after hearing the Opinion of the Advocate General at the sitting on 17 June 2003,

gives the following



Judgment



1
By order of 5 January 2001, received at the Court on 8 January 2001, the Employment Tribunal, Croydon, referred to the Court for a preliminary ruling under Article 234 EC nine questions on the interpretation of Article 3 of Council Directive 77/187/EEC of 14 February 1977 on the approximation of the laws of the Member States relating to the safeguarding of employees' rights in the event of transfers of undertakings, businesses or parts of businesses (OJ 1977 L 61, p. 26, the directive).

2
Those questions were raised in proceedings between Ms Martin, Mr Daby and Mr Willis ( the applicants) and their last employer, South Bank University ( SBU), concerning the terms upon which they can take early retirement. The applicants claim to be able to benefit from the early retirement terms offered by their previous employer, which formed part of the National Health Service ( NHS), on the ground that their employment entity was transferred from the NHS to SBU.

The directive

3
According to Article 1(1) thereof, the directive concerns the transfer of an undertaking, business or part of a business to another employer as a result of a legal transfer or merger.

4
Article 3 of the directive reads as follows:

1.
The transferor's rights and obligations arising from a contract of employment or from an employment relationship existing on the date of a transfer within the meaning of Article 1(1) shall, by reason of such transfer, be transferred to the transferee.

Member States may provide that, after the date of transfer within the meaning of Article 1(1) and in addition to the transferee, the transferor shall continue to be liable in respect of obligations which arose from a contract of employment or an employment relationship.

2.
Following the transfer within the meaning of Article 1(1), the transferee shall continue to observe the terms and conditions agreed in any collective agreement on the same terms applicable to the transferor under that agreement, until the date of termination or expiry of the collective agreement or the entry into force or application of another collective agreement.

Member States may limit the period for observing such terms and conditions, with the provision that it shall not be less than one year.

3.
Paragraphs 1 and 2 shall not cover employees' rights to old-age, invalidity or survivors' benefits under supplementary company or inter-company pension schemes outside the statutory social security schemes in Member States.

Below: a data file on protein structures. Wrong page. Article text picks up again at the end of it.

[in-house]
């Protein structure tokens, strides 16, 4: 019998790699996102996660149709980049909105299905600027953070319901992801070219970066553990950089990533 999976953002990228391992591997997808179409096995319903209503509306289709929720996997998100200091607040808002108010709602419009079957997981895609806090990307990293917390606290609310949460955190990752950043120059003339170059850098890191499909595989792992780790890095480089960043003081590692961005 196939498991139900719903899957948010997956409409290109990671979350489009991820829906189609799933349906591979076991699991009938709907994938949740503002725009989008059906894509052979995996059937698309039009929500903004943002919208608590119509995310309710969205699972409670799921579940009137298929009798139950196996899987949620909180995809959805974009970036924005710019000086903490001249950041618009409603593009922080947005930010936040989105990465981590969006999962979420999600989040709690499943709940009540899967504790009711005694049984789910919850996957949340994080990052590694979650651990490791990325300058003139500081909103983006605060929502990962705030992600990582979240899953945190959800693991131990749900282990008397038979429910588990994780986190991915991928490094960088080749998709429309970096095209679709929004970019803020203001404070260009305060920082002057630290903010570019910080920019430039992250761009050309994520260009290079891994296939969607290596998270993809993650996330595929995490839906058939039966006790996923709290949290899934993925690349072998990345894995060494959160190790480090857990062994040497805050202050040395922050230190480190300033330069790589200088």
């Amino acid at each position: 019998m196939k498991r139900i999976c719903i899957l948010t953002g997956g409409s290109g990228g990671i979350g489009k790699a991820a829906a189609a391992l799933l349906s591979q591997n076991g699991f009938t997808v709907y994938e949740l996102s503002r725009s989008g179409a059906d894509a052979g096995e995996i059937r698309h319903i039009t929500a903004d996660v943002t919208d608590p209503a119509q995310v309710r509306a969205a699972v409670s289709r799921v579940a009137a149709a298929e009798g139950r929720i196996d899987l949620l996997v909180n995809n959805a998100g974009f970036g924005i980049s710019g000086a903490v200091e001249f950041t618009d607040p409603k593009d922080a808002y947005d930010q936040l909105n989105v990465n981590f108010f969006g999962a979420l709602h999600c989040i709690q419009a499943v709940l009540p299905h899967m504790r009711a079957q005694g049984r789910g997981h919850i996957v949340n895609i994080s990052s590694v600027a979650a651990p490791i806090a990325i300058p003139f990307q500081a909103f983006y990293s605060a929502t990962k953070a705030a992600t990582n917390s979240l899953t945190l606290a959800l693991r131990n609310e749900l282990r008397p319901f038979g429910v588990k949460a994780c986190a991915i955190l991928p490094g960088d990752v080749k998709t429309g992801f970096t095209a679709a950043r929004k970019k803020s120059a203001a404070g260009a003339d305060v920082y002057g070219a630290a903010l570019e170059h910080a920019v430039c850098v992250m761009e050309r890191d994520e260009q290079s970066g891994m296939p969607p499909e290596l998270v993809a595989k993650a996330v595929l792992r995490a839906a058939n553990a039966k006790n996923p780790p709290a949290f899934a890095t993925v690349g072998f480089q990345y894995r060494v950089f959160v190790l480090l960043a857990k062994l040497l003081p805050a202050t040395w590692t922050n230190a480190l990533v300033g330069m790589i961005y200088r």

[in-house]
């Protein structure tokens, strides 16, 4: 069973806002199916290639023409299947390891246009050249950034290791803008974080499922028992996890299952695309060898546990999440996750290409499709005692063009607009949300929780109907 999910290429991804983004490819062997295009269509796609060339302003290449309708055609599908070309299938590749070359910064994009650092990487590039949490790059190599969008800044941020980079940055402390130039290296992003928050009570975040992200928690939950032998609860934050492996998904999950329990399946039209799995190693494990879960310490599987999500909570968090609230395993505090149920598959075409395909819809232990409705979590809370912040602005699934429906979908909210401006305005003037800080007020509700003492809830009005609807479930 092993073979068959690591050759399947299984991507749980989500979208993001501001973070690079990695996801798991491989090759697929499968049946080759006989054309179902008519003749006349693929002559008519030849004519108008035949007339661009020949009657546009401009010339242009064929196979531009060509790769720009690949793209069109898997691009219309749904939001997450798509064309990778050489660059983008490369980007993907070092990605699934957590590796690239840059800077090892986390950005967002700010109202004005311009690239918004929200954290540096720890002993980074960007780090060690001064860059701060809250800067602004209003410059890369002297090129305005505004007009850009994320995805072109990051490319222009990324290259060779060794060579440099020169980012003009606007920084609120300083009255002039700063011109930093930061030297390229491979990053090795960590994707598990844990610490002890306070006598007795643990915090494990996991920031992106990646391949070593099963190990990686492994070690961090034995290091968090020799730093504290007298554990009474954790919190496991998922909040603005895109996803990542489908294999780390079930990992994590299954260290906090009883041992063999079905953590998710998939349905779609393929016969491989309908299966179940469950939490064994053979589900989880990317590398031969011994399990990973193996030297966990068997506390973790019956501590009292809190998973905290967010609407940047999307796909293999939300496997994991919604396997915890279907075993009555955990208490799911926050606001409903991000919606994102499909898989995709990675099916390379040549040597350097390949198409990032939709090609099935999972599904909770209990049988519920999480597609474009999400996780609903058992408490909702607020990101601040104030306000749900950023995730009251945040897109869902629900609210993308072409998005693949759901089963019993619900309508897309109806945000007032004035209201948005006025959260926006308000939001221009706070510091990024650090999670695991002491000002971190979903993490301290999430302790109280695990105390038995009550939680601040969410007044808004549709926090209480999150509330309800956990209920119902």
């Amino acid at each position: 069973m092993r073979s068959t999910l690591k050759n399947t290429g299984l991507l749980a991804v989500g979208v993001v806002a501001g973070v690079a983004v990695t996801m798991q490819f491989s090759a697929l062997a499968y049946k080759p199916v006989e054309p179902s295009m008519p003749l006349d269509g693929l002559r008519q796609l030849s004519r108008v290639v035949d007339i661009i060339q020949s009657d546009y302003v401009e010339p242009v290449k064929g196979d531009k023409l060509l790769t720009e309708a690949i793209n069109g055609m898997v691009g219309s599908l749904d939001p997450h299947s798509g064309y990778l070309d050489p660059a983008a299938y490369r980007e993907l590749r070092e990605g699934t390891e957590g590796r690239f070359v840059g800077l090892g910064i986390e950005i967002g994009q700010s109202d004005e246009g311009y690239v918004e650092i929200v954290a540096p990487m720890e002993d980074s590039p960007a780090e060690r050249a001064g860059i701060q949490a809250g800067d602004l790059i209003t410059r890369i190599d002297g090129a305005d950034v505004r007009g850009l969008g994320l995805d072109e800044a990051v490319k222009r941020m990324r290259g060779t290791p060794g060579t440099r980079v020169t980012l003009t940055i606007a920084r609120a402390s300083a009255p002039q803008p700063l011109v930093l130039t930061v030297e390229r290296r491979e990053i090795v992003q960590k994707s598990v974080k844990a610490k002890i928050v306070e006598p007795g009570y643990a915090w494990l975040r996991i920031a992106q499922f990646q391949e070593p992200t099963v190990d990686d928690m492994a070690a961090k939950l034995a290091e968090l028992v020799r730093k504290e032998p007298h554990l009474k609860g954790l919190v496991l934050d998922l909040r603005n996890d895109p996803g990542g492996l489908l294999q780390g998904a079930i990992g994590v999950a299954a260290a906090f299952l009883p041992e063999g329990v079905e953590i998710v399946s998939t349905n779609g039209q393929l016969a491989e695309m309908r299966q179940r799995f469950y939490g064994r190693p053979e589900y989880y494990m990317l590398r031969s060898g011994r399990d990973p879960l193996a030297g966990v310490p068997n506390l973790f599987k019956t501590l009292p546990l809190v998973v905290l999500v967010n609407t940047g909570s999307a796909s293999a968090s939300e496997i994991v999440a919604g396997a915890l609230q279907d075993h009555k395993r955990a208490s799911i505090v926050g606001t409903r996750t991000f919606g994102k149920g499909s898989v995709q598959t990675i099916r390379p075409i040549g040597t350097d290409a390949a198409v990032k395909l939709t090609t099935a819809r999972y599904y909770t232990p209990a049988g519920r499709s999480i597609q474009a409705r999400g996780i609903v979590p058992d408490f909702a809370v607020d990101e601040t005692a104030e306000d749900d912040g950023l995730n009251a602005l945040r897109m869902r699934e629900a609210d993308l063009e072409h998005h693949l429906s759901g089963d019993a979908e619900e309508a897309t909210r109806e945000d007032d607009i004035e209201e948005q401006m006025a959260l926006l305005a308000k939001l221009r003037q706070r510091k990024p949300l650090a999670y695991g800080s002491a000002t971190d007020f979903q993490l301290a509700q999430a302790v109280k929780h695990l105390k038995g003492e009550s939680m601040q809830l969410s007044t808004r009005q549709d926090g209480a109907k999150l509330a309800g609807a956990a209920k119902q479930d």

Member States shall adopt the measures necessary to protect the interests of employees and of persons no longer employed in the transferor's business at the time of the transfer within the meaning of Article 1(1) in respect of rights conferring on them immediate or prospective entitlement to old-age benefits, including survivors' benefits, under supplementary schemes referred to in the first subparagraph.

5
In the judgment of 4 June 2002 in Case C-164/00 Beckmann [2002] ECR I-4893, interpreting Article 3 of the directive, the Court held as follows:

29
Given the general objective of safeguarding the rights of employees in the event of transfers of undertakings pursued by the directive when it provides, in Article 3(1) and (2), for transfer to the transferee of the transferor's rights and obligations arising from a contract of employment, an employment relationship or collective agreement, the exception to that rule provided for by Article 3(3) must be interpreted strictly.

30
That exception can therefore apply only to the benefits listed exhaustively in that provision and they must be construed in a narrow sense.

31
In that connection, it is only benefits paid from the time when an employee reaches the end of his normal working life as laid down by the general structure of the pension scheme in question, and not benefits paid in [other circumstances] that can be classified as old-age benefits, even if they are calculated by reference to the rules for calculating normal pension benefits.